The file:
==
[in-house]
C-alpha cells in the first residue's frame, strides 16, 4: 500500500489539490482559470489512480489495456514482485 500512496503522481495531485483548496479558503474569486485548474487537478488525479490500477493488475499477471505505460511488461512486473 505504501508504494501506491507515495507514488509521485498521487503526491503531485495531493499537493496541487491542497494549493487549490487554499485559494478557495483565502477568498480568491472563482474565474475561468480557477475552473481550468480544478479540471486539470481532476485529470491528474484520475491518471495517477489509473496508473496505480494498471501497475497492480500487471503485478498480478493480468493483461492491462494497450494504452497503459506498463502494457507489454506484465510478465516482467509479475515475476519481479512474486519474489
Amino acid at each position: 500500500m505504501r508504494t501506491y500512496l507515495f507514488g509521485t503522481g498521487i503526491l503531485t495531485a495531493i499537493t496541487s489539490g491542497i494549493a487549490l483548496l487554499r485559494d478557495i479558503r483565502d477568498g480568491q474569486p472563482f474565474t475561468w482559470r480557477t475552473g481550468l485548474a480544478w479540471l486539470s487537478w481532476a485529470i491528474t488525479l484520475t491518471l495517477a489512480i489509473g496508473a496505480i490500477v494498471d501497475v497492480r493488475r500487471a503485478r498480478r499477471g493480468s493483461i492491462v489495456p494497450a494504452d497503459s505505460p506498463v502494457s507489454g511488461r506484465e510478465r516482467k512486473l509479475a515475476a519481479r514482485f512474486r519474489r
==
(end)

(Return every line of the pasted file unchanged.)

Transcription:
[in-house]
C-alpha cells in the first residue's frame, strides 16, 4: 500500500489539490482559470489512480489495456514482485 500512496503522481495531485483548496479558503474569486485548474487537478488525479490500477493488475499477471505505460511488461512486473 505504501508504494501506491507515495507514488509521485498521487503526491503531485495531493499537493496541487491542497494549493487549490487554499485559494478557495483565502477568498480568491472563482474565474475561468480557477475552473481550468480544478479540471486539470481532476485529470491528474484520475491518471495517477489509473496508473496505480494498471501497475497492480500487471503485478498480478493480468493483461492491462494497450494504452497503459506498463502494457507489454506484465510478465516482467509479475515475476519481479512474486519474489
Amino acid at each position: 500500500m505504501r508504494t501506491y500512496l507515495f507514488g509521485t503522481g498521487i503526491l503531485t495531485a495531493i499537493t496541487s489539490g491542497i494549493a487549490l483548496l487554499r485559494d478557495i479558503r483565502d477568498g480568491q474569486p472563482f474565474t475561468w482559470r480557477t475552473g481550468l485548474a480544478w479540471l486539470s487537478w481532476a485529470i491528474t488525479l484520475t491518471l495517477a489512480i489509473g496508473a496505480i490500477v494498471d501497475v497492480r493488475r500487471a503485478r498480478r499477471g493480468s493483461i492491462v489495456p494497450a494504452d497503459s505505460p506498463v502494457s507489454g511488461r506484465e510478465r516482467k512486473l509479475a515475476a519481479r514482485f512474486r519474489r